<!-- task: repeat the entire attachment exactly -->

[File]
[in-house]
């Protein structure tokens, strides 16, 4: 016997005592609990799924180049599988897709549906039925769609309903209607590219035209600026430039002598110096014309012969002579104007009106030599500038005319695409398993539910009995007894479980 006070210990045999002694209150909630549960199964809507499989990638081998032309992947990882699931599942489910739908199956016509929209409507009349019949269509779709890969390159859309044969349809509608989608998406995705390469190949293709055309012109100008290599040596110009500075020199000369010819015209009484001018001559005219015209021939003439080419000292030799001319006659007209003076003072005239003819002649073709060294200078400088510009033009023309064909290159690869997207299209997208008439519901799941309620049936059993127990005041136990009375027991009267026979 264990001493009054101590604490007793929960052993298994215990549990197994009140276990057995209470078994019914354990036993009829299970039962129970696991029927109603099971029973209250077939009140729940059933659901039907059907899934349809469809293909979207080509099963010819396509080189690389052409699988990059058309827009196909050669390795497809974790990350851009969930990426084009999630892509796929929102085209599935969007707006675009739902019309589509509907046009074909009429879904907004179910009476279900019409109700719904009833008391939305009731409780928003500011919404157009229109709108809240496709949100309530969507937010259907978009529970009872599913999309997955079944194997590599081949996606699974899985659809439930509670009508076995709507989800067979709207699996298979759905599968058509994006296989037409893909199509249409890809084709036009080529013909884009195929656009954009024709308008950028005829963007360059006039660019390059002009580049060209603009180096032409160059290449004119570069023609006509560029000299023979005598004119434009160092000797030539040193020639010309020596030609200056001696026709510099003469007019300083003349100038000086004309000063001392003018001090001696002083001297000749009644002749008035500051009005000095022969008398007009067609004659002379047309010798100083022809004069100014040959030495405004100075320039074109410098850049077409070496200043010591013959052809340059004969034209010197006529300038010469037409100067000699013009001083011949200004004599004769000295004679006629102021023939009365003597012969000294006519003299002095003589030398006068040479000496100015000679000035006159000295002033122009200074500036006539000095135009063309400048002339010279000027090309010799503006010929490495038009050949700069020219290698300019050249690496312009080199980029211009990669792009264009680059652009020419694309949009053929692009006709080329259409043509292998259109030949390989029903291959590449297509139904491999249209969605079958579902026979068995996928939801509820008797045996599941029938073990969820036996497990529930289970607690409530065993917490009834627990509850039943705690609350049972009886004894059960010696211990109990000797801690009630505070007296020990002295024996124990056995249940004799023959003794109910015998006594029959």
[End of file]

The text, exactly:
[in-house]
């Protein structure tokens, strides 16, 4: 016997005592609990799924180049599988897709549906039925769609309903209607590219035209600026430039002598110096014309012969002579104007009106030599500038005319695409398993539910009995007894479980 006070210990045999002694209150909630549960199964809507499989990638081998032309992947990882699931599942489910739908199956016509929209409507009349019949269509779709890969390159859309044969349809509608989608998406995705390469190949293709055309012109100008290599040596110009500075020199000369010819015209009484001018001559005219015209021939003439080419000292030799001319006659007209003076003072005239003819002649073709060294200078400088510009033009023309064909290159690869997207299209997208008439519901799941309620049936059993127990005041136990009375027991009267026979 264990001493009054101590604490007793929960052993298994215990549990197994009140276990057995209470078994019914354990036993009829299970039962129970696991029927109603099971029973209250077939009140729940059933659901039907059907899934349809469809293909979207080509099963010819396509080189690389052409699988990059058309827009196909050669390795497809974790990350851009969930990426084009999630892509796929929102085209599935969007707006675009739902019309589509509907046009074909009429879904907004179910009476279900019409109700719904009833008391939305009731409780928003500011919404157009229109709108809240496709949100309530969507937010259907978009529970009872599913999309997955079944194997590599081949996606699974899985659809439930509670009508076995709507989800067979709207699996298979759905599968058509994006296989037409893909199509249409890809084709036009080529013909884009195929656009954009024709308008950028005829963007360059006039660019390059002009580049060209603009180096032409160059290449004119570069023609006509560029000299023979005598004119434009160092000797030539040193020639010309020596030609200056001696026709510099003469007019300083003349100038000086004309000063001392003018001090001696002083001297000749009644002749008035500051009005000095022969008398007009067609004659002379047309010798100083022809004069100014040959030495405004100075320039074109410098850049077409070496200043010591013959052809340059004969034209010197006529300038010469037409100067000699013009001083011949200004004599004769000295004679006629102021023939009365003597012969000294006519003299002095003589030398006068040479000496100015000679000035006159000295002033122009200074500036006539000095135009063309400048002339010279000027090309010799503006010929490495038009050949700069020219290698300019050249690496312009080199980029211009990669792009264009680059652009020419694309949009053929692009006709080329259409043509292998259109030949390989029903291959590449297509139904491999249209969605079958579902026979068995996928939801509820008797045996599941029938073990969820036996497990529930289970607690409530065993917490009834627990509850039943705690609350049972009886004894059960010696211990109990000797801690009630505070007296020990002295024996124990056995249940004799023959003794109910015998006594029959």